James Gray's We Own the Night (2007) is showing October 6 – November 5 in the United Kingdom, and October 14 – November 12, 2018 in many countries around the world. Anaphora is an on-going series of video essays exploring the neglected films by major directors.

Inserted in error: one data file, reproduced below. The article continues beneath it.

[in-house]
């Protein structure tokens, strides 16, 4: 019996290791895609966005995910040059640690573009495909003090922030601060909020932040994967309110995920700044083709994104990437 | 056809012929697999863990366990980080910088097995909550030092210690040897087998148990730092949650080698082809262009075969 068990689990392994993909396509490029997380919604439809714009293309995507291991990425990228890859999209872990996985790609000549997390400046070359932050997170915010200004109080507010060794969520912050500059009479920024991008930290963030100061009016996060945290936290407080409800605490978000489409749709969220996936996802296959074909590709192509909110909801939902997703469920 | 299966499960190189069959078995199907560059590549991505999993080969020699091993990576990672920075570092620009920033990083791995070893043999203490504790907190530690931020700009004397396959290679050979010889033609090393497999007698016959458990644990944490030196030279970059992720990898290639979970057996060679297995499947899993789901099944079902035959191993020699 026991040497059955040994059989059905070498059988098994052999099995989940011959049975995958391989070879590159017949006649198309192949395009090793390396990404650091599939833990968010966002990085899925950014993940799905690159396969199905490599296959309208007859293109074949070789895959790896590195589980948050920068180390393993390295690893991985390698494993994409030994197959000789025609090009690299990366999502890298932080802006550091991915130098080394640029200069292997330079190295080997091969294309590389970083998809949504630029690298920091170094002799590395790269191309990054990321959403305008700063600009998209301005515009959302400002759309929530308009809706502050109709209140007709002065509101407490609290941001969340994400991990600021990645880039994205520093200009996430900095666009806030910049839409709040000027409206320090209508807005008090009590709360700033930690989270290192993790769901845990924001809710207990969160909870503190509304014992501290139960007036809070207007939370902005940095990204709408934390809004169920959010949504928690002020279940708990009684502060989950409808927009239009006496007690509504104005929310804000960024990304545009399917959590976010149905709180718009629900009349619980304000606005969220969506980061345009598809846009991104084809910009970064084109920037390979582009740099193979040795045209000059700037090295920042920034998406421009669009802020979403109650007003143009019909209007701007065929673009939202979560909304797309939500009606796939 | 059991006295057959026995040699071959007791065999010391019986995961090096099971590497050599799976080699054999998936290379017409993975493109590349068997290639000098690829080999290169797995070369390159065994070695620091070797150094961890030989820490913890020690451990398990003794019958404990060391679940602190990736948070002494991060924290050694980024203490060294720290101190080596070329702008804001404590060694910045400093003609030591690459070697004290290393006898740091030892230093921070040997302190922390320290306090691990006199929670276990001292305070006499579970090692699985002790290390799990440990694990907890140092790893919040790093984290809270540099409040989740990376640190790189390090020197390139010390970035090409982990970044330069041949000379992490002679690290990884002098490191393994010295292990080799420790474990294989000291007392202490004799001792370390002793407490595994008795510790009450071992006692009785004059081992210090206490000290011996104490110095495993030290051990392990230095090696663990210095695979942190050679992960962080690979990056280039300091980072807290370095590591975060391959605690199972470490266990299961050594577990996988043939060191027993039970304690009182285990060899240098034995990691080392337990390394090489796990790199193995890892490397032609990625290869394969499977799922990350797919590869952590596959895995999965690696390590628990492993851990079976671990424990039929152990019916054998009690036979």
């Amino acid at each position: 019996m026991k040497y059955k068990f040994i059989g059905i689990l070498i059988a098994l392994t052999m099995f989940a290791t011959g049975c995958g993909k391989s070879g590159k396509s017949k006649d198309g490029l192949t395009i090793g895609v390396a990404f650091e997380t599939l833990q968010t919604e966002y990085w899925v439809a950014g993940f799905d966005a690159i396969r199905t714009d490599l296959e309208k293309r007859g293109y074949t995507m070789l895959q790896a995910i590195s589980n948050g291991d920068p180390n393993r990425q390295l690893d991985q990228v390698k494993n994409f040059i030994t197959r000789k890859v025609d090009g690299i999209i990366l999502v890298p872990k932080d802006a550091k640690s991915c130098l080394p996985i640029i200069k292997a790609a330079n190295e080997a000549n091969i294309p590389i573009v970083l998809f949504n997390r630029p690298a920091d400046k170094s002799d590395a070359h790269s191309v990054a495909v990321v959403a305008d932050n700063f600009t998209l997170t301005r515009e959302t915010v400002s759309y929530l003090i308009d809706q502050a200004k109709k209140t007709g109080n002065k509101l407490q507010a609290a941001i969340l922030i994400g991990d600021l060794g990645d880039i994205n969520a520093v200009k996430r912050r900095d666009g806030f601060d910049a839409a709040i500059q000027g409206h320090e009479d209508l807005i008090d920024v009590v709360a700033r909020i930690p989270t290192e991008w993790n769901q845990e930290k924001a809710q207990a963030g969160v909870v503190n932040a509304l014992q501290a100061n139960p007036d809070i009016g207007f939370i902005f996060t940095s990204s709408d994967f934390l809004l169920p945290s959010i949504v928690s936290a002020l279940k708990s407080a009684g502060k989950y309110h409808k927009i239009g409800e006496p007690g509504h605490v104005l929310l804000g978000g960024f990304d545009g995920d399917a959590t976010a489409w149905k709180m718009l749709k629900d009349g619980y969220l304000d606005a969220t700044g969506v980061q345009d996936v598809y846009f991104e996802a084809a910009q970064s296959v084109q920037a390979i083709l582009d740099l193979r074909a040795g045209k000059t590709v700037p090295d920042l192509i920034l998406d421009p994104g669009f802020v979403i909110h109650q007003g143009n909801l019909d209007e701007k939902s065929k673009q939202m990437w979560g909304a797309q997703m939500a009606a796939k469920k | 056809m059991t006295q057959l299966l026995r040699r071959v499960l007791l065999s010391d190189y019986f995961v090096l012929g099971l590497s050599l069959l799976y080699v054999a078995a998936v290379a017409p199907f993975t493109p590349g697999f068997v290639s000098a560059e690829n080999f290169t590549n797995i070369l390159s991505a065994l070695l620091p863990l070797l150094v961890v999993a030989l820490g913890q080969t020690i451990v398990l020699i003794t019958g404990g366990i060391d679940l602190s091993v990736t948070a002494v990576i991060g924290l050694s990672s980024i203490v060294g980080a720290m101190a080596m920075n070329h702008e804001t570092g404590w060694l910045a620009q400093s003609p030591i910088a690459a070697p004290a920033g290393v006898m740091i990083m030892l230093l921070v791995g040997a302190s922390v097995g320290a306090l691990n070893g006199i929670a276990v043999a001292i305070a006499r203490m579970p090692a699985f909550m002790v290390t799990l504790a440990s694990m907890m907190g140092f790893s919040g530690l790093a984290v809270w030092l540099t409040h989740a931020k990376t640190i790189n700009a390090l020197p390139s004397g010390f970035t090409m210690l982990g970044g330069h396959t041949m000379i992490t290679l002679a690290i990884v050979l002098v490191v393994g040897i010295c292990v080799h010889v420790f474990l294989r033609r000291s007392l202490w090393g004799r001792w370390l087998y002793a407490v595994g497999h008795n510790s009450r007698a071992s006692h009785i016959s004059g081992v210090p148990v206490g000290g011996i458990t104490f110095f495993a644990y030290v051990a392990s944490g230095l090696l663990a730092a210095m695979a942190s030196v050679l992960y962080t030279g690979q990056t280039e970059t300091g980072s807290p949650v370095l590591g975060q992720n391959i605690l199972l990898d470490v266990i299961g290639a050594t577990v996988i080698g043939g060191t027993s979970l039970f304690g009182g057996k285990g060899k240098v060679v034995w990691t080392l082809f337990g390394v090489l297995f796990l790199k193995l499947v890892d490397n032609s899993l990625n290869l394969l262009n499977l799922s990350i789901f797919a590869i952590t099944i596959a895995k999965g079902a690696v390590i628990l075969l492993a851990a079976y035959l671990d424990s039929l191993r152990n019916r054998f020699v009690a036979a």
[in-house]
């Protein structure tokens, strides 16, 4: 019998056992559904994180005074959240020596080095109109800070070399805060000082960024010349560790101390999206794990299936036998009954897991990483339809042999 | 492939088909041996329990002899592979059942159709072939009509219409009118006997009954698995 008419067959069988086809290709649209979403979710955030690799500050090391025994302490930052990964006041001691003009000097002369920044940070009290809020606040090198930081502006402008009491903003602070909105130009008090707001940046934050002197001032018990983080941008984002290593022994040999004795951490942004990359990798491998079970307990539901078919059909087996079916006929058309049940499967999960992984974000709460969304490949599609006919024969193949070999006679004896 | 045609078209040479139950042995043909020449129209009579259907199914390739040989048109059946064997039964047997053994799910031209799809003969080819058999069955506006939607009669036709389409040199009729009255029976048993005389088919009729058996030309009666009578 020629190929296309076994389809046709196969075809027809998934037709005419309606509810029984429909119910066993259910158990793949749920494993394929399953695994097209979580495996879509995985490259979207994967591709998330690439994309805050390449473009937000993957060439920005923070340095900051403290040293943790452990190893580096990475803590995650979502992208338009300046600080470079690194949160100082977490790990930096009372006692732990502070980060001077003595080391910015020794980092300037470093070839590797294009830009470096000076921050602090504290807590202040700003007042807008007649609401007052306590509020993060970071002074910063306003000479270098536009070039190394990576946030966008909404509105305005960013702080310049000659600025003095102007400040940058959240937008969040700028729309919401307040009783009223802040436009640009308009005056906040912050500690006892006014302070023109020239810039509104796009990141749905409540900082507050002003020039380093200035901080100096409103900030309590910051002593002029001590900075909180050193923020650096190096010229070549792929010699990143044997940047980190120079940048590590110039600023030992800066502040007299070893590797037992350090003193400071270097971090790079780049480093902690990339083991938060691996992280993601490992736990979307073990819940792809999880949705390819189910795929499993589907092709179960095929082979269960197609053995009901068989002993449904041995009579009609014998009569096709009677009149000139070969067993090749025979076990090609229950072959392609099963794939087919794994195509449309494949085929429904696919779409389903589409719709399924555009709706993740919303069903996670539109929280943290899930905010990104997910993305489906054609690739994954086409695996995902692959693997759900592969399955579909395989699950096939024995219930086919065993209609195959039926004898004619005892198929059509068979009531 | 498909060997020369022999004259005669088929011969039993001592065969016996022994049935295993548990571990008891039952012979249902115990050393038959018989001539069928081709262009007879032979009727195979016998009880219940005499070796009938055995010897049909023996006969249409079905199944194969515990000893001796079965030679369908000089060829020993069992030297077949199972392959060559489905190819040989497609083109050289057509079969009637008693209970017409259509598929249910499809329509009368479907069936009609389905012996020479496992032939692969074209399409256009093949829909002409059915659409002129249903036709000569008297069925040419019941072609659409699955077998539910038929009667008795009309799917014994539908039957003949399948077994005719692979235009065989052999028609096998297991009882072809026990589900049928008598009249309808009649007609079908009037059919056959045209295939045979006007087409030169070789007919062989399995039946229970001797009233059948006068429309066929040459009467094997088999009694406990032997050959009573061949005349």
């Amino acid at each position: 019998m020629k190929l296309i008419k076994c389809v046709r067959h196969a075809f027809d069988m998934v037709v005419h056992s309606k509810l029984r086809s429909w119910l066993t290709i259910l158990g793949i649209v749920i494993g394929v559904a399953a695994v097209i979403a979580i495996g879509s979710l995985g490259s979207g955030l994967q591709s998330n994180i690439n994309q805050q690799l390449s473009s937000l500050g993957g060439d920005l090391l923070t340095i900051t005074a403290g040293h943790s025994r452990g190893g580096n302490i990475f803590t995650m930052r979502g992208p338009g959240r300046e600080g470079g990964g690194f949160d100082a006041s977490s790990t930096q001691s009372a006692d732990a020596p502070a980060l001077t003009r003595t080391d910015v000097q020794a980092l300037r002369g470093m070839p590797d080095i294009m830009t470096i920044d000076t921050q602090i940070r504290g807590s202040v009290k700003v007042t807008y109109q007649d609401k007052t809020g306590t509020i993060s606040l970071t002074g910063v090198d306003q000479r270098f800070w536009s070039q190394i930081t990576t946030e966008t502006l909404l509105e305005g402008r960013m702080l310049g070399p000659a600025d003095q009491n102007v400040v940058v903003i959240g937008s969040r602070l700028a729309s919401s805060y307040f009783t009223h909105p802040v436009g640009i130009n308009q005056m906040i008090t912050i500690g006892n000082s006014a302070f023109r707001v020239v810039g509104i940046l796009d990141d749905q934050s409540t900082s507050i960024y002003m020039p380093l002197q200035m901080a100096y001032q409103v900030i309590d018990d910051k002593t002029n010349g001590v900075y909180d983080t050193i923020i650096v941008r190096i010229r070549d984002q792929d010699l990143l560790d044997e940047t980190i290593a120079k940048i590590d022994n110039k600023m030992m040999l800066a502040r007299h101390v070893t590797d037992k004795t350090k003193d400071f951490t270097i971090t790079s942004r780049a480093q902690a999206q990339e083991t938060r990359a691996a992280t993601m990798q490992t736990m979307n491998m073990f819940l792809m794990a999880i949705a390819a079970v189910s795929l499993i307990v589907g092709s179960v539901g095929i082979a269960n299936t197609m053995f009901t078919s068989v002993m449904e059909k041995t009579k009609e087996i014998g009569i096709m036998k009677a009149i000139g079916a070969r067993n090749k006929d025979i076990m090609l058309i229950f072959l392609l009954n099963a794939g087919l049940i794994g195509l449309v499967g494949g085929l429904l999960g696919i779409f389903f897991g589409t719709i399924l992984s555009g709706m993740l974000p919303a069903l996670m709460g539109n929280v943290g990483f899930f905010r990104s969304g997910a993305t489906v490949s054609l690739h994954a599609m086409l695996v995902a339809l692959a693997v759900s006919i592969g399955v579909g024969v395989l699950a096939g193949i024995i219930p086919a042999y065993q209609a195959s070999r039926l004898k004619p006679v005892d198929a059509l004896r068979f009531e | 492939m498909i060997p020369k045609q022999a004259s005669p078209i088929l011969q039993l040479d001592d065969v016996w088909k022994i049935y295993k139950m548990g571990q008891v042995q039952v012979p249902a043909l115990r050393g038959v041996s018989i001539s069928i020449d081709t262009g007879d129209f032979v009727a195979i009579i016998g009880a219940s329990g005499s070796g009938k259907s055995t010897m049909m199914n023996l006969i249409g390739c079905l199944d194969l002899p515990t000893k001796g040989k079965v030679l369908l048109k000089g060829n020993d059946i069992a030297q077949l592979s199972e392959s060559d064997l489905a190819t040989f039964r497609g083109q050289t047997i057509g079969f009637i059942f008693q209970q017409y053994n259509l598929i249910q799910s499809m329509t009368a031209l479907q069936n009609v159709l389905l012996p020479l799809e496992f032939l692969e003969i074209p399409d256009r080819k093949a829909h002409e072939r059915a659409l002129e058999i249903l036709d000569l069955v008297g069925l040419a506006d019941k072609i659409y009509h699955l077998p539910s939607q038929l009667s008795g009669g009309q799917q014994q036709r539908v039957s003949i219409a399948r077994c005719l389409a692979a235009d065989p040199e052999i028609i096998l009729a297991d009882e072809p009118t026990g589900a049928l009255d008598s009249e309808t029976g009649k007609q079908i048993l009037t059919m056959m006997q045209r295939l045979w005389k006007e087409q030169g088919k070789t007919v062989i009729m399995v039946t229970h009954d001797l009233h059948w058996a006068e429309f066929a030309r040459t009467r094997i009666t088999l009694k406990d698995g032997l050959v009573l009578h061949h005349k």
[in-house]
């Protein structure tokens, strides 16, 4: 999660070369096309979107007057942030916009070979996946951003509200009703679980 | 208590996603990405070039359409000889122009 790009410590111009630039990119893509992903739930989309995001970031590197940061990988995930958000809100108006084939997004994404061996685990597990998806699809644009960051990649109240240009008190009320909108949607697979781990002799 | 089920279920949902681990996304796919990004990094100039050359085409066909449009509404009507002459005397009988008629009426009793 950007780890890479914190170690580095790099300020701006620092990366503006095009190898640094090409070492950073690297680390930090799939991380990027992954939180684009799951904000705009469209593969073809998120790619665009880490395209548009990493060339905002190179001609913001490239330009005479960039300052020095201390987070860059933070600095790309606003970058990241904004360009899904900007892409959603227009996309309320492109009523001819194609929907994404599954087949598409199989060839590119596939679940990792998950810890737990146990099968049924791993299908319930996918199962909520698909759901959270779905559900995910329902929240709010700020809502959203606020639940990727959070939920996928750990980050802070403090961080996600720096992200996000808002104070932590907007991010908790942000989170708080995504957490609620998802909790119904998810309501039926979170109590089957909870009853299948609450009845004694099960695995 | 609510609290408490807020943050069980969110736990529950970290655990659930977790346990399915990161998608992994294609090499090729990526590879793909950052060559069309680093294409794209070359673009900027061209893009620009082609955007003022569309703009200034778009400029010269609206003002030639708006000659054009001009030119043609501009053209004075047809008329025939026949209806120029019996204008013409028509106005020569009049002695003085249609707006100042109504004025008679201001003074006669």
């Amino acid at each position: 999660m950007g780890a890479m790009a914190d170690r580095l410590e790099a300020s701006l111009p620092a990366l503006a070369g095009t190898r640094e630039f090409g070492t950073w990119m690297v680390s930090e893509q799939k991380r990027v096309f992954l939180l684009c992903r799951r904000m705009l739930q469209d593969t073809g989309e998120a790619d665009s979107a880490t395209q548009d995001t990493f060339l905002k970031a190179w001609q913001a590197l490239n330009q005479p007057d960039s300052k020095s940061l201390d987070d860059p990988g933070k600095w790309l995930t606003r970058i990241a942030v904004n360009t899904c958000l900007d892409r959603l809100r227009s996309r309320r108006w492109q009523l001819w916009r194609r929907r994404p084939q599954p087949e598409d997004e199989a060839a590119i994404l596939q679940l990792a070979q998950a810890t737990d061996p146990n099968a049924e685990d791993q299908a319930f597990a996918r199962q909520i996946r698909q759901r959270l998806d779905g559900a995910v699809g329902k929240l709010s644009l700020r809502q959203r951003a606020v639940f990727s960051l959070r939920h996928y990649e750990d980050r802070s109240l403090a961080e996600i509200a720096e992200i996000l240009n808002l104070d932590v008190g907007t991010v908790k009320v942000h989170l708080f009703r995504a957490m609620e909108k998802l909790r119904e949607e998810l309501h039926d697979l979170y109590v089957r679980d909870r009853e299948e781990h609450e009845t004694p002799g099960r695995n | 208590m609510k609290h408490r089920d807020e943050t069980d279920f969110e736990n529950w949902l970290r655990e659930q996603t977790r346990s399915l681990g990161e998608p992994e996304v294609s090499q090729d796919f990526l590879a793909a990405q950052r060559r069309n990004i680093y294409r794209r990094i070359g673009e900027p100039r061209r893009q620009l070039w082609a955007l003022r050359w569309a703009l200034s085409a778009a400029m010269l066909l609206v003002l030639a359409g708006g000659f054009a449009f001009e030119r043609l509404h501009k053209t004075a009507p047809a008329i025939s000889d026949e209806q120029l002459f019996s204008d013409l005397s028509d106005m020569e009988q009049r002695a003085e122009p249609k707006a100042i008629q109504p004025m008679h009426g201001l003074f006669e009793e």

James Gray has got to be one of the most abnormal directors to ever wind up something of a cult figure, because ultimately he isn't making "cult" films. His defenders are passionate, his movies never win awards and the films that critics like don’t make any money. And yet what is he doing? Making the kind of movie that used to come out in American theaters once a month in the 1970s. Crime dramas, historical picaresques, doomed romances, movies about troubled people caught in a landslide of fate and bad luck. They'd be ordinary movies in a different time, but today they're special because no one else makes them. James Gray is basically the only director in America who makes films with so beautiful and persistent a glow of poisoned nostalgia, so intelligent a visual sense. His movies are beautiful, yes, in a very particular way that comes from a long line of Italian filmmakers and painters, but his gaze is complicated. Everything seductive comes with pitfalls. Everything is too good to be true and the easiest way is the most dangerous. We Own the Night is a film right out of the 70s, though it's set in the 80s, and it is a kind of experiment in transported technique and time. What if films like The Godfather or The Deer Hunter were still made in the late 80s, what would the world at that time look like in an abandoned visual language? We Own the Night had a muted response, was sold like a modern action movie, and is rarely talked about by people not already in the cult of James Gray, but there is still so much to talk about.